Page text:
Showdown: Liszt vs. Enescu

The Contestants:

Franz Liszt


Franz Liszt was the greatest pianist of his generation, a renowned composer, and one hell of a nice guy.  His contributions to the symphonic poem influence composers to this day.  They just renamed the Budapest Airport after him.

Georges Enescu


George Enescu was a composer, conductor, violinist, and explorer of folk music.  The list of his violin students is mighty impressive (Menuhin, Grumiaux, Haendel, Ferras).  The village in Romania where he is born is now called George Enescu.

The Rep:



A Rhapsody is an episodic, free-flowing work that does not necessarily adhere to any formal structures.  It is a favorite compositional style of the Romantic period, as unrequited love and tragic heroism also do not follow any formal structures.

The Showdown:

Liszt wrote 19 Hungarian Rhapsodies for piano, six of which were arranged for orchestra by Franz Doppler with revisions by Liszt himself.  The most famous of the bunch is the Hungarian Rhapsody no. 2.  Enescu wrote two Romanian Rhapsodies for orchestra, the Romanian Rhapsody no. 1 being the more popular one.  This will essentially be a BCS-type clash between #1 and #2.  Continuing in the spirit of the BCS, Alfven’s sublime Swedish Rhapsody #3 has legitimate complaints about its omission from the contest and may file an antitrust lawsuit. Continue reading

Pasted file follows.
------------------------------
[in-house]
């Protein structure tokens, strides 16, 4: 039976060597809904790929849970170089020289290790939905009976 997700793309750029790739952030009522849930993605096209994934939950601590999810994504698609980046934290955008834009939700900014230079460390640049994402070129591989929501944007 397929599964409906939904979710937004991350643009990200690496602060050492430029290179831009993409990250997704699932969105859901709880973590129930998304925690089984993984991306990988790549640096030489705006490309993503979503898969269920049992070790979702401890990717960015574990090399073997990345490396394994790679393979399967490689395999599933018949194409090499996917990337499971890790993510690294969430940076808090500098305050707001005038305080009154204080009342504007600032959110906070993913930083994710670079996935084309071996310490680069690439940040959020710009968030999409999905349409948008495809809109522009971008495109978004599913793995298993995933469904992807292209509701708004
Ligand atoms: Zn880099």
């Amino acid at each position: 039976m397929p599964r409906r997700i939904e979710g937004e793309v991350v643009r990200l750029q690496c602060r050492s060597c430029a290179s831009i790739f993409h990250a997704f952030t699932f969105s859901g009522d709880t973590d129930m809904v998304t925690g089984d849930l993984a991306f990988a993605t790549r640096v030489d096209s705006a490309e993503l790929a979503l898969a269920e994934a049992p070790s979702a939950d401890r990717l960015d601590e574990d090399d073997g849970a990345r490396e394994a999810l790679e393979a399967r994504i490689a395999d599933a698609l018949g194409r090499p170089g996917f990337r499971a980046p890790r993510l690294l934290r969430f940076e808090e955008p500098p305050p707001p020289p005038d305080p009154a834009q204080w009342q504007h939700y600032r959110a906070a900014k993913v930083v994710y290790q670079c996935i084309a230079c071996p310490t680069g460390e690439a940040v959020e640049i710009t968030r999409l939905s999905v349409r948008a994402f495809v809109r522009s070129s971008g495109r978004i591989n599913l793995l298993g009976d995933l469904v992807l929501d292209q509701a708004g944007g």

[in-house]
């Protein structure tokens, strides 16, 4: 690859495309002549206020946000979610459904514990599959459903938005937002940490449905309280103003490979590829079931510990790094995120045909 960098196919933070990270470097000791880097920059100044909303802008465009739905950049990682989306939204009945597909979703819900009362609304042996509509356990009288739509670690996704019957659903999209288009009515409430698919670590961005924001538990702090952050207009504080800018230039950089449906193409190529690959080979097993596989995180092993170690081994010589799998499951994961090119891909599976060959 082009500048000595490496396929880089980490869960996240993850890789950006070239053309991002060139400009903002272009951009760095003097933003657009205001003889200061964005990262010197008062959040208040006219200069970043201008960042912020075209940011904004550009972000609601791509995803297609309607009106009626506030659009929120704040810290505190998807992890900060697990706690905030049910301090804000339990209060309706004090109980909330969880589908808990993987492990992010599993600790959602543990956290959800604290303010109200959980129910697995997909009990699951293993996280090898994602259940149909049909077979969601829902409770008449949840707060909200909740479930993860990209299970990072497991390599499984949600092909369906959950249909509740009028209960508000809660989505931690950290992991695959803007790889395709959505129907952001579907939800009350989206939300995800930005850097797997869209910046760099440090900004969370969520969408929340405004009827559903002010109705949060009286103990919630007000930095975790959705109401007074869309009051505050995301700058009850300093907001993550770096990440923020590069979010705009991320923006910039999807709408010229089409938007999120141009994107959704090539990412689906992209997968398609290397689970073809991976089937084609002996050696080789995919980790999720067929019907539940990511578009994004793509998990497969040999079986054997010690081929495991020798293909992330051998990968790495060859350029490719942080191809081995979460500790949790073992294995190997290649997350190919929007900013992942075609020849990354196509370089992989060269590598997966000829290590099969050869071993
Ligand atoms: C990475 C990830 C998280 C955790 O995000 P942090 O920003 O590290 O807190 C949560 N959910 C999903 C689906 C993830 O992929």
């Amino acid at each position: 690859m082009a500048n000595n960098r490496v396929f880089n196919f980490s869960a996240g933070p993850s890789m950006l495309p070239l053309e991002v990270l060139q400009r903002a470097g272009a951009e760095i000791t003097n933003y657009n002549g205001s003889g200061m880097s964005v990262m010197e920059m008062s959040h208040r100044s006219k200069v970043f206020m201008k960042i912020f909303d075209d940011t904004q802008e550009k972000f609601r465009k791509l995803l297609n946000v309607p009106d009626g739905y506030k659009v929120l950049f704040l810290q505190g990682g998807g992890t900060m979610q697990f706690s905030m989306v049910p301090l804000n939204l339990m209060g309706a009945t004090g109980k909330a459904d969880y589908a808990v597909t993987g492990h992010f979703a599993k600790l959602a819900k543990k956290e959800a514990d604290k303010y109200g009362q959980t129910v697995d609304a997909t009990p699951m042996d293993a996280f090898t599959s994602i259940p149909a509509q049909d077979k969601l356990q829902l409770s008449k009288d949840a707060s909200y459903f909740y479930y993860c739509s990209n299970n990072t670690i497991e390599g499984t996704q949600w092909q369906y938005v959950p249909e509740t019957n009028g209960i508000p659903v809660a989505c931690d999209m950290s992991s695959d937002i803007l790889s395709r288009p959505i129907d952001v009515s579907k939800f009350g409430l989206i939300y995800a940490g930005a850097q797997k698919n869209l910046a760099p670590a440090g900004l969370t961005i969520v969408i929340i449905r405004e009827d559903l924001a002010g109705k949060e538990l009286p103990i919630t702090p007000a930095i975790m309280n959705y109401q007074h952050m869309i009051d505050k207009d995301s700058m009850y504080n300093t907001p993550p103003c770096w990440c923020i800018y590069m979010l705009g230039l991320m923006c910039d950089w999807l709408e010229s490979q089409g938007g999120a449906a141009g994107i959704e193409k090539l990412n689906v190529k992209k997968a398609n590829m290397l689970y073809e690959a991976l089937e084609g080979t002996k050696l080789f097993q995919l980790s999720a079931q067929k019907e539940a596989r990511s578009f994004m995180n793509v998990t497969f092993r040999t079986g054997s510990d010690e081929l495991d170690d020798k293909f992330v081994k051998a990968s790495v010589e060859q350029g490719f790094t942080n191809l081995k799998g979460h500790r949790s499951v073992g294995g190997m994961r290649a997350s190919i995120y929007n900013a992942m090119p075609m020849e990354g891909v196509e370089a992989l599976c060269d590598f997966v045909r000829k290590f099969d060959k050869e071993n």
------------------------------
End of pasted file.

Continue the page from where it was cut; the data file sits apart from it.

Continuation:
Eivind Gullberg Jensen is the worst conductor in the universe: UPDATED!

Eivind Gullberg Jensen

Josh Brolin has a Norwegian twin sister?

Normally I find it a good idea to try and come up with some kind of catchy title if I’m writing an opinion piece.  Sometimes it uses a metaphor, sometimes it uses a pun, sometimes it uses an obscure “Big Lebowski” reference, but it’s always meant to bring a touch of mystery to the actual substance of what was written.

In this case, however, I could think of nothing remotely interesting or competent to say.  It is not unlike the conducting of Eivind Gullberg Jensen in that respect. Continue reading